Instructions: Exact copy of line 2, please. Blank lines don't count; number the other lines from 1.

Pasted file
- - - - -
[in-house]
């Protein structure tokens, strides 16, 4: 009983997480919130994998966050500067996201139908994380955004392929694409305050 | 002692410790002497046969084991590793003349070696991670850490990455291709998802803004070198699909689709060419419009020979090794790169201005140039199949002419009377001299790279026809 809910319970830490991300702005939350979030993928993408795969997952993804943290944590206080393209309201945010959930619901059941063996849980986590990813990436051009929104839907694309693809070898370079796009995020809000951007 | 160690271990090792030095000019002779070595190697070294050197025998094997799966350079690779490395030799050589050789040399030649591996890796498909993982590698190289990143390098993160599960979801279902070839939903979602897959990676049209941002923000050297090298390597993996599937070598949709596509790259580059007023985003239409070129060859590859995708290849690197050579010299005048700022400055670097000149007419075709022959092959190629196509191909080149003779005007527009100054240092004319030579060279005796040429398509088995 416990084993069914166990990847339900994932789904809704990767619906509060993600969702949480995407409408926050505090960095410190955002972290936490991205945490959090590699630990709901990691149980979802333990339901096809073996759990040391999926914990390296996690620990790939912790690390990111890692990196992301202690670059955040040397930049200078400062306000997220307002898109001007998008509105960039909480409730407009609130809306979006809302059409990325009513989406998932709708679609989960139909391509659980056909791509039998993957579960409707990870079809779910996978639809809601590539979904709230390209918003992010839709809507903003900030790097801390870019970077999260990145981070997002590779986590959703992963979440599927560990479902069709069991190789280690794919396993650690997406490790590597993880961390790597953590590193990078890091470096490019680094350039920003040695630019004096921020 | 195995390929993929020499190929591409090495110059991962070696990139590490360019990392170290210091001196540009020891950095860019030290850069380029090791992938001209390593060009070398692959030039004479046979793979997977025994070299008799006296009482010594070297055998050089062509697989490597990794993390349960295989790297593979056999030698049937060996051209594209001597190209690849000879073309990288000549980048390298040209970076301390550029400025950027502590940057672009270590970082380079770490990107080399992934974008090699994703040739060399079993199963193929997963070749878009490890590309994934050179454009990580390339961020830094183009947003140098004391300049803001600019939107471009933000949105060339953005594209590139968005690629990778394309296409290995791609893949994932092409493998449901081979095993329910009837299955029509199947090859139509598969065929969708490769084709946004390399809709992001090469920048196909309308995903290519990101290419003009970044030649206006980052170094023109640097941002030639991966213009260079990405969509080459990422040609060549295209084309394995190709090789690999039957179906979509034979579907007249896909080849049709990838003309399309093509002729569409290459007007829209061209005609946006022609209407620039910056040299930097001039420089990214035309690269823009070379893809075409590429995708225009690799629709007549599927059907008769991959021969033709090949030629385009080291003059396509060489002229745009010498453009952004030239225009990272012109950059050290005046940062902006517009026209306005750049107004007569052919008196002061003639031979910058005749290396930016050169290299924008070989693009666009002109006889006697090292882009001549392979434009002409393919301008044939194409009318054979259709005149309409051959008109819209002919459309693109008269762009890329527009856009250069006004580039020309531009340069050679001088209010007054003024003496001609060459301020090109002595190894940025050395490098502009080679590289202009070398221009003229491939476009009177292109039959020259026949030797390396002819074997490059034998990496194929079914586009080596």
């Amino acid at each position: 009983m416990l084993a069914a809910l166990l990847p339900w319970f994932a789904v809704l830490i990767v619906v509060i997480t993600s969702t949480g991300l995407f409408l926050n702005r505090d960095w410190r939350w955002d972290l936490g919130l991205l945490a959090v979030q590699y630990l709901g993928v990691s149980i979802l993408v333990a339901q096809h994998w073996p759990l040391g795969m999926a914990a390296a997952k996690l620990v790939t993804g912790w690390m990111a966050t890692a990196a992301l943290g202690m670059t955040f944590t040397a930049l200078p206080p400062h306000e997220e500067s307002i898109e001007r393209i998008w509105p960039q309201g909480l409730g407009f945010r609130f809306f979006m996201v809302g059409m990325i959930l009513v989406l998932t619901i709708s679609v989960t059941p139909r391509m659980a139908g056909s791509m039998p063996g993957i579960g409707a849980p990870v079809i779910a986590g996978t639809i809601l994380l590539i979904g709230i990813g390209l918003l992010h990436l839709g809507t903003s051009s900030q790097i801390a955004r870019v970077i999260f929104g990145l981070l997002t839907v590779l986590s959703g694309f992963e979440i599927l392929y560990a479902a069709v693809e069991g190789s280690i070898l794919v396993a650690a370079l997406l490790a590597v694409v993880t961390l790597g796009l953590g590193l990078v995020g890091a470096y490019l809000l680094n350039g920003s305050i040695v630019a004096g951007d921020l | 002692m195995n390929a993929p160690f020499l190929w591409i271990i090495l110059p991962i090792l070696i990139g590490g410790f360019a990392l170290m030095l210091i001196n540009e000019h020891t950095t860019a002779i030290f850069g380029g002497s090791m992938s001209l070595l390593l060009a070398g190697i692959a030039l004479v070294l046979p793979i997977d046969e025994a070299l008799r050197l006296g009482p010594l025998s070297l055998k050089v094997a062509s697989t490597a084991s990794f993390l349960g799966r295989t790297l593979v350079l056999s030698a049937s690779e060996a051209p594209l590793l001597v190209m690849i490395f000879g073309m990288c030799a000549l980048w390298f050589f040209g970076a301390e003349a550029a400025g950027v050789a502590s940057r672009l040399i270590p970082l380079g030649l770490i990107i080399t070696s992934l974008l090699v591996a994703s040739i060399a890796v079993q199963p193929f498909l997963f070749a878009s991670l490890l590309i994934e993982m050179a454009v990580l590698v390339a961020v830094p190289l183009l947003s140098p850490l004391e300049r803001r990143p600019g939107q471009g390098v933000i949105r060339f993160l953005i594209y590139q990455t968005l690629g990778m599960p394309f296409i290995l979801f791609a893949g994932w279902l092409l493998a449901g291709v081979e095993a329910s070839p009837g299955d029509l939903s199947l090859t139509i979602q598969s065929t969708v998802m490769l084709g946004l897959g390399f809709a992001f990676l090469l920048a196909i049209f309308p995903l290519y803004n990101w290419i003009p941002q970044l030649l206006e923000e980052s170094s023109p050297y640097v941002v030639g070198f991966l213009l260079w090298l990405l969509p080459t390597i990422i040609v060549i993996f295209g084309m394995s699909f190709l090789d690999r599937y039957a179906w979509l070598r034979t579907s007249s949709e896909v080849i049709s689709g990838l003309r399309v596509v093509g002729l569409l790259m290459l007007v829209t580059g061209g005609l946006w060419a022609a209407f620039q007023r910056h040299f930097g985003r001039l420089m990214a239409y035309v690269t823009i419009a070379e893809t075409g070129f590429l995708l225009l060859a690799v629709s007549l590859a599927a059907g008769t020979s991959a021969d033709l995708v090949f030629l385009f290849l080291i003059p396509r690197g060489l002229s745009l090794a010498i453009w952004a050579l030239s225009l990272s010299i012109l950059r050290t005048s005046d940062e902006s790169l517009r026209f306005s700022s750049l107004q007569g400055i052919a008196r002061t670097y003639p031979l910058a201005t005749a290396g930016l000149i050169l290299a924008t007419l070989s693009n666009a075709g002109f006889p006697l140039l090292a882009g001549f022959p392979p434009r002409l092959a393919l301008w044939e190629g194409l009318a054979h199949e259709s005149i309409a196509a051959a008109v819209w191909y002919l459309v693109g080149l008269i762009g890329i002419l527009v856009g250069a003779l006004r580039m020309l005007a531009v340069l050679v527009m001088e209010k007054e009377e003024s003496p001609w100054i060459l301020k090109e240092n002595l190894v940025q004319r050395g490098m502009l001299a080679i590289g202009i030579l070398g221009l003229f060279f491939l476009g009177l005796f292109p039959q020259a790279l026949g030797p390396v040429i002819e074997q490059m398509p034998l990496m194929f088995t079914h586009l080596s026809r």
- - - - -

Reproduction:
């Protein structure tokens, strides 16, 4: 009983997480919130994998966050500067996201139908994380955004392929694409305050 | 002692410790002497046969084991590793003349070696991670850490990455291709998802803004070198699909689709060419419009020979090794790169201005140039199949002419009377001299790279026809 809910319970830490991300702005939350979030993928993408795969997952993804943290944590206080393209309201945010959930619901059941063996849980986590990813990436051009929104839907694309693809070898370079796009995020809000951007 | 160690271990090792030095000019002779070595190697070294050197025998094997799966350079690779490395030799050589050789040399030649591996890796498909993982590698190289990143390098993160599960979801279902070839939903979602897959990676049209941002923000050297090298390597993996599937070598949709596509790259580059007023985003239409070129060859590859995708290849690197050579010299005048700022400055670097000149007419075709022959092959190629196509191909080149003779005007527009100054240092004319030579060279005796040429398509088995 416990084993069914166990990847339900994932789904809704990767619906509060993600969702949480995407409408926050505090960095410190955002972290936490991205945490959090590699630990709901990691149980979802333990339901096809073996759990040391999926914990390296996690620990790939912790690390990111890692990196992301202690670059955040040397930049200078400062306000997220307002898109001007998008509105960039909480409730407009609130809306979006809302059409990325009513989406998932709708679609989960139909391509659980056909791509039998993957579960409707990870079809779910996978639809809601590539979904709230390209918003992010839709809507903003900030790097801390870019970077999260990145981070997002590779986590959703992963979440599927560990479902069709069991190789280690794919396993650690997406490790590597993880961390790597953590590193990078890091470096490019680094350039920003040695630019004096921020 | 195995390929993929020499190929591409090495110059991962070696990139590490360019990392170290210091001196540009020891950095860019030290850069380029090791992938001209390593060009070398692959030039004479046979793979997977025994070299008799006296009482010594070297055998050089062509697989490597990794993390349960295989790297593979056999030698049937060996051209594209001597190209690849000879073309990288000549980048390298040209970076301390550029400025950027502590940057672009270590970082380079770490990107080399992934974008090699994703040739060399079993199963193929997963070749878009490890590309994934050179454009990580390339961020830094183009947003140098004391300049803001600019939107471009933000949105060339953005594209590139968005690629990778394309296409290995791609893949994932092409493998449901081979095993329910009837299955029509199947090859139509598969065929969708490769084709946004390399809709992001090469920048196909309308995903290519990101290419003009970044030649206006980052170094023109640097941002030639991966213009260079990405969509080459990422040609060549295209084309394995190709090789690999039957179906979509034979579907007249896909080849049709990838003309399309093509002729569409290459007007829209061209005609946006022609209407620039910056040299930097001039420089990214035309690269823009070379893809075409590429995708225009690799629709007549599927059907008769991959021969033709090949030629385009080291003059396509060489002229745009010498453009952004030239225009990272012109950059050290005046940062902006517009026209306005750049107004007569052919008196002061003639031979910058005749290396930016050169290299924008070989693009666009002109006889006697090292882009001549392979434009002409393919301008044939194409009318054979259709005149309409051959008109819209002919459309693109008269762009890329527009856009250069006004580039020309531009340069050679001088209010007054003024003496001609060459301020090109002595190894940025050395490098502009080679590289202009070398221009003229491939476009009177292109039959020259026949030797390396002819074997490059034998990496194929079914586009080596």